Gauge you say

I don’t know if I am in the majority or the minority when I say I don’t typically take the proper time to get an accurate gauge. I mean, there is such a thing as "Close Enough" Gauge, RIGHT! At least I take the time to attempt the gauge, which counts for something. It is just that if I get within a quarter to a half a stitch I decide it is close enough and I can either knit a little tighter or a little looser plus I can monitor my gauge throughout the project.

And can you really get an accurate gauge swatch if, for your project, you will be stockinette knitting in the round and your gauge swatch is knit/purl flat. I have heard so many people say that most knitters knit and purl at different tensions, so is it even possible to get an accurate gauge. And if not do some knitters do their swatch in the round.

Furthermore, who really knits a full size gauge swatch anyway? Four inches is a lot of knitting time wasted on a swatch, plus it uses up a bunch of yarn which I am not willing to take away from my project. I usually knit 5-10 rows, depending on the size of the needle and then count my stitches in an inch; I never worry about row gauge.

I know, I know, a lot knitters either knit tighter or looser at the beginning of a project but as they move forward with it they loosen or tighten up accordingly. But In my case I guess I do a little of both because with one project, see below, my gauge was looser than the project and with another my gauge was tighter than the project. So what gives? How is one to know how to adjust their needle size when they knit so unpredictably?

Lucky for me I don’t have a problem frogging as soon as I realize that I am way off gauge. Granted, I spent a lot of time working on what has already been completed, but do I really want to spend 4, 5 or even 6 times longer on a garment that I will never wear. NO! I guess I should have just knit the full size swatch and kept trying different needle sizes until I got the perfect gauge. Will I ever learn? Probably not!

Needless to say, the new project I started on Wednesday, Wicked, is destined to be frogged today and re-started. I did attempt my gauge swatch and came out with 4.75 stitches per inch; the pattern called for 4.5. I knitted the entire first ball, about 104 yards, and checked my gauge. And, wouldn’t you know I got an average of 5-5.5 stitches per inch. This project is top down and knitted in the round and I have the knowledge to adjust the pattern as I go to make it fit me, but the fact that I bought exactly the amount of yarn called for in the pattern, for my size, I have concerns that I will run out before my sweater is long enough.

So I am going to bite the bullet and frog two projects today, Wicked and the Mother Lode Socks.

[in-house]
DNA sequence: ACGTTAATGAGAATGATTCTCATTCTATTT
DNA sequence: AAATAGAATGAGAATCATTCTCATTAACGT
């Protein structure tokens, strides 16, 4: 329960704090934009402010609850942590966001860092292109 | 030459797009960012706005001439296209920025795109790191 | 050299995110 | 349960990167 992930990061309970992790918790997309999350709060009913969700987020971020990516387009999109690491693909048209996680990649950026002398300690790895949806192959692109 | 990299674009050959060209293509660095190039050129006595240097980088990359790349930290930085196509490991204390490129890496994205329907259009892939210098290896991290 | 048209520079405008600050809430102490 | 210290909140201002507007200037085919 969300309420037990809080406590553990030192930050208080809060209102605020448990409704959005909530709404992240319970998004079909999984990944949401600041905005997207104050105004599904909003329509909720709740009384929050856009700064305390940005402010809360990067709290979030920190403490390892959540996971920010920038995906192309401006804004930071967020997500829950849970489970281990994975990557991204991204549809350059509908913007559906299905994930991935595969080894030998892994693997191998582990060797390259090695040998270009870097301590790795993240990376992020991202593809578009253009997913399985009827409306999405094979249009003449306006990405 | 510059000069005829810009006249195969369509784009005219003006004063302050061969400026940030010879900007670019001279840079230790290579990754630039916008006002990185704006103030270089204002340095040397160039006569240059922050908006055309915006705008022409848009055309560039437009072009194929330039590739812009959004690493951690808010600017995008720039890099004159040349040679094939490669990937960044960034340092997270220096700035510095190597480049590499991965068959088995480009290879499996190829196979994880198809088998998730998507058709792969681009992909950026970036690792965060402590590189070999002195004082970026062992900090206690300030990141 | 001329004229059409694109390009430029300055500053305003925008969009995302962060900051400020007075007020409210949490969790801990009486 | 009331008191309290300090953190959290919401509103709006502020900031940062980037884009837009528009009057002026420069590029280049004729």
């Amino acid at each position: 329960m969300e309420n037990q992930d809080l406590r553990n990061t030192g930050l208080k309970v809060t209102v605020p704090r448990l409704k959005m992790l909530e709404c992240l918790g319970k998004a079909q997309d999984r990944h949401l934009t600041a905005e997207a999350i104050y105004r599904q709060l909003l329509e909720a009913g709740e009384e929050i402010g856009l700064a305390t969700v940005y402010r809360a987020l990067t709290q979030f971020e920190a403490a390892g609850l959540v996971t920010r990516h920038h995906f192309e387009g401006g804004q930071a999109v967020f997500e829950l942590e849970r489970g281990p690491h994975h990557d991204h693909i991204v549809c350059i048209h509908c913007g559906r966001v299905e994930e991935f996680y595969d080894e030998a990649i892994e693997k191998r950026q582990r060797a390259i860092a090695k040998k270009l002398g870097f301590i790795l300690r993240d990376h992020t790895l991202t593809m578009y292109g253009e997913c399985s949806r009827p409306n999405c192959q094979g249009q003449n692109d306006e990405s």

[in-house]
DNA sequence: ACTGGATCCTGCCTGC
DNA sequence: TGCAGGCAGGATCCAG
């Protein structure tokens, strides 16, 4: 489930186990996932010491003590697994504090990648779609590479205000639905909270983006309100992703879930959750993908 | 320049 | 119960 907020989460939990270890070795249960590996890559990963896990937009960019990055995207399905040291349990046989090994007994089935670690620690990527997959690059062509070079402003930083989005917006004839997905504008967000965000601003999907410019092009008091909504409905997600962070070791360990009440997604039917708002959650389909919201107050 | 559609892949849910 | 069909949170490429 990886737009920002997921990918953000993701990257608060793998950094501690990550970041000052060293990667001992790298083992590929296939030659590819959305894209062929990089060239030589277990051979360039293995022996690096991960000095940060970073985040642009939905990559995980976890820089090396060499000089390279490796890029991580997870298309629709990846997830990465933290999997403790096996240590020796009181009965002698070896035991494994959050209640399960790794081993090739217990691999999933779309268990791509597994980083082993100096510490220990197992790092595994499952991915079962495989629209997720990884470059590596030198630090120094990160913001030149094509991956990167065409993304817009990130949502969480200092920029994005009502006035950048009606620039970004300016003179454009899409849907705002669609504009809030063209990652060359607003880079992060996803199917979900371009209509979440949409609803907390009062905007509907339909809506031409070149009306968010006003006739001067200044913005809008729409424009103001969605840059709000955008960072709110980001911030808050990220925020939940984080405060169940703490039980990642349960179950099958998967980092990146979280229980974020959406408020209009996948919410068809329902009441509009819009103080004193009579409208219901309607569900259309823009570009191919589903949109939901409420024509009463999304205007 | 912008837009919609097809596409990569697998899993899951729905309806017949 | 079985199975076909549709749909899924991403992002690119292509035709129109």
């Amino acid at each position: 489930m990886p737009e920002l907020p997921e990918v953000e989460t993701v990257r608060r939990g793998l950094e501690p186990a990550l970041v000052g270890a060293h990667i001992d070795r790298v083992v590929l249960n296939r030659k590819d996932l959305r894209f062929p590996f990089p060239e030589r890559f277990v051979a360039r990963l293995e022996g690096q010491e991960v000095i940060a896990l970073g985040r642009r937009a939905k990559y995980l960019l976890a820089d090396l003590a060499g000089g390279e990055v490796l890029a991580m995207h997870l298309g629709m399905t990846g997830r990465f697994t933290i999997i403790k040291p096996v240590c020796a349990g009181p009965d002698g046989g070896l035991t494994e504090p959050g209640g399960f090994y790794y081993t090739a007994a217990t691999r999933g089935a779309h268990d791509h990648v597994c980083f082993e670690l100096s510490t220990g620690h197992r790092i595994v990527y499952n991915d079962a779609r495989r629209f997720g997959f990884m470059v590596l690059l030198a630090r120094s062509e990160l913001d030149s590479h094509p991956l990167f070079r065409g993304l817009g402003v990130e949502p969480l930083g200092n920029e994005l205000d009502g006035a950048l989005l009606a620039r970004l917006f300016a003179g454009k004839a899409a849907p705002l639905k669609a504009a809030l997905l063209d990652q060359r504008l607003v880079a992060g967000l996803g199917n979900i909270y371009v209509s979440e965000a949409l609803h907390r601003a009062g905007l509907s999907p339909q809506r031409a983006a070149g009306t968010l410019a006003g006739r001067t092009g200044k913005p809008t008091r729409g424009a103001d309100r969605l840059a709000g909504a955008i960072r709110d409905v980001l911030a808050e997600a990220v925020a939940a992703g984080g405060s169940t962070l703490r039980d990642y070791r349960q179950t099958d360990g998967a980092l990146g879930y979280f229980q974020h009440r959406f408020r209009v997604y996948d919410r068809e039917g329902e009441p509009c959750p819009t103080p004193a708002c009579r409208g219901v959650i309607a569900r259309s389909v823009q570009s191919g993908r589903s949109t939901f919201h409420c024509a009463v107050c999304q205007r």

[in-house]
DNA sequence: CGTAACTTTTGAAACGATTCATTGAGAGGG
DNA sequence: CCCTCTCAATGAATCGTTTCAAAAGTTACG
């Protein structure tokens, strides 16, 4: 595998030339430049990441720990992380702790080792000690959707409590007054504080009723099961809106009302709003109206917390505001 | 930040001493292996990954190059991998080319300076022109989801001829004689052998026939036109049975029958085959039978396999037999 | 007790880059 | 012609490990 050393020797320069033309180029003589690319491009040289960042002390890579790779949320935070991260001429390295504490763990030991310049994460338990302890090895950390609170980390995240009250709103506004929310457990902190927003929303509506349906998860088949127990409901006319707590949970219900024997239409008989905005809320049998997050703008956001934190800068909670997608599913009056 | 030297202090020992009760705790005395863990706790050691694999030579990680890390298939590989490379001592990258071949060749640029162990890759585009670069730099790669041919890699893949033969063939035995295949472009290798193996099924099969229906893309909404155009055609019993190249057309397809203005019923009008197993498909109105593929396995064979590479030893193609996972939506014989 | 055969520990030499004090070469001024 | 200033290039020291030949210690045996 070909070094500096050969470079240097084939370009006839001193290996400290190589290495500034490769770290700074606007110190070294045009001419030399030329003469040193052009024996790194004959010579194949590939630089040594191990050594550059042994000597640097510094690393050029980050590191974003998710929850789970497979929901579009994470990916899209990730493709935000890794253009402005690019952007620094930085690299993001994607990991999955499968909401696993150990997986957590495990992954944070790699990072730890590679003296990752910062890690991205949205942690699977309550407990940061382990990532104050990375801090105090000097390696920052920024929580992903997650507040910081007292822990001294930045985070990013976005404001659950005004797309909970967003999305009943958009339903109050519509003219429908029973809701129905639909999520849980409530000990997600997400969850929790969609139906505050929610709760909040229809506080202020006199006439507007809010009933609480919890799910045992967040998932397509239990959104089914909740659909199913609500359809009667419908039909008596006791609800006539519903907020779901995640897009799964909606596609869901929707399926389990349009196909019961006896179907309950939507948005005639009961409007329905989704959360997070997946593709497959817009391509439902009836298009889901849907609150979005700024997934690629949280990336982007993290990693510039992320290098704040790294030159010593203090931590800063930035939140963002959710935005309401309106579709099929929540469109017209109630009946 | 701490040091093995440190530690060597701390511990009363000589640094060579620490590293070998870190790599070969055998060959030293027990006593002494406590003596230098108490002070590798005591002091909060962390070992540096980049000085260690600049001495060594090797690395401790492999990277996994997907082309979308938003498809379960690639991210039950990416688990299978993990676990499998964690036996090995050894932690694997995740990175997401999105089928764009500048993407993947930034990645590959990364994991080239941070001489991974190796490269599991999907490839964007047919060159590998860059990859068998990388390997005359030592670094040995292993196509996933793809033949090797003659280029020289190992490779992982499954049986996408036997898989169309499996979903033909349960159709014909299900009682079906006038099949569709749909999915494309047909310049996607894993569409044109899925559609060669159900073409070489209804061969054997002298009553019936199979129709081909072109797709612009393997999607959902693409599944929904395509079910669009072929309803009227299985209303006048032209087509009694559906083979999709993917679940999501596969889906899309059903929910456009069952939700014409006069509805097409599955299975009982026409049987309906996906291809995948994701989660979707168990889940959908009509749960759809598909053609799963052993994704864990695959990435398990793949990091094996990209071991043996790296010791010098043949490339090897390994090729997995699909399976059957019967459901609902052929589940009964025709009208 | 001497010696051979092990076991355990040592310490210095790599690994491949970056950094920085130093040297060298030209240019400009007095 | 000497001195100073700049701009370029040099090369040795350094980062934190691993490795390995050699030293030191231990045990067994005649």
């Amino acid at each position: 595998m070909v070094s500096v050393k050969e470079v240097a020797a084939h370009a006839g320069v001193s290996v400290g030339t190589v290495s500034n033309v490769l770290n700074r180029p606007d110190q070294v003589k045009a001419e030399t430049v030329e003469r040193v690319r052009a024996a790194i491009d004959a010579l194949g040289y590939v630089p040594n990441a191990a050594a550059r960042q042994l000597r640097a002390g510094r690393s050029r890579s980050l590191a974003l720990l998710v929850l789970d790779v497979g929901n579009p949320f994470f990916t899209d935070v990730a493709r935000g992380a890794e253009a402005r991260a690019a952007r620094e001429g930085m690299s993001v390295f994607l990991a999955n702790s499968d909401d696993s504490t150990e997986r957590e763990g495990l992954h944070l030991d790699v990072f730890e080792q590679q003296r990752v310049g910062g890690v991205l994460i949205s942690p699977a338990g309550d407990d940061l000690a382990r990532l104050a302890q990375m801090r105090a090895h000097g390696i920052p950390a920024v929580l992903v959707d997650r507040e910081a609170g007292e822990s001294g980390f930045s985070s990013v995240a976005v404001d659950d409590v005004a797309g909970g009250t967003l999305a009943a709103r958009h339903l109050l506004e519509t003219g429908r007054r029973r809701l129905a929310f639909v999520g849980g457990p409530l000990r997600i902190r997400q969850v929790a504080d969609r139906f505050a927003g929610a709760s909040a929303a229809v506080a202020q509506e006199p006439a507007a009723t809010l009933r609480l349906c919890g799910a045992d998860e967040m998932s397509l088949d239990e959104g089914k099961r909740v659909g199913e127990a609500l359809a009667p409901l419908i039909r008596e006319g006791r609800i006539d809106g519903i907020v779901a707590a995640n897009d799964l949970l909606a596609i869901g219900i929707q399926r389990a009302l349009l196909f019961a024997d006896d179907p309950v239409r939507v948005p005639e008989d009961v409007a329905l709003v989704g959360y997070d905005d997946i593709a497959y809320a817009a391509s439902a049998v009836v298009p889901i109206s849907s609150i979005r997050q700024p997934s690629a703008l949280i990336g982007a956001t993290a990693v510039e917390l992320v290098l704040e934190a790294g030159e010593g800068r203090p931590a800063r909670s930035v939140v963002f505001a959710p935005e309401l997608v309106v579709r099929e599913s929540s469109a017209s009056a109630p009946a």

Wicked_082307

Here is the picture showing how much bigger the second sock was, about 4 stitches bigger. Plus I checked my gauge again and I was getting 9 stitches to the inch, but when I checked the gauge at the beginning of the project I was getting 10 stitches per inch. 

MotherLodeSocks_082207

Hope everyone has a great weekend.

Advertisements

2 Responses to “Gauge you say”

  1. Miranda Says:

    I need to start checking my gauge throughout a project. I always crap out on that… mostly because I believe it it’s ok it HAS to be! haha I forgot how much I love the Wicked pattern… What yarn are you using?

  2. Tara Says:

    Well, I’m the same as you when it comes to knitting gauge swatches. I really find them a waste of time and also like you, I’d rather get started on the garment itself and if need be, frog it and start over. At least if I *am* at gauge (or close to), I’m already into my project instead of a stupid swatch.

    I also go by the ‘close enough’ rule because if I am off by one stitch or less, it is going to take FAR too long to figure out what I need to do differently with needle sizes and tension. I just check gauge randomly throughout my work and hope I’m still close!

    The cardigan I’m currently working on has the gauge listed in the lace pattern (it uses stripes of a lace pattern and reverse stockinette). It is *impossible* to check gauge in that pattern, so I didn’t even bother.

    Gauge lies anyway. 😀


Leave a Reply

Fill in your details below or click an icon to log in:

WordPress.com Logo

You are commenting using your WordPress.com account. Log Out / Change )

Twitter picture

You are commenting using your Twitter account. Log Out / Change )

Facebook photo

You are commenting using your Facebook account. Log Out / Change )

Google+ photo

You are commenting using your Google+ account. Log Out / Change )

Connecting to %s

%d bloggers like this: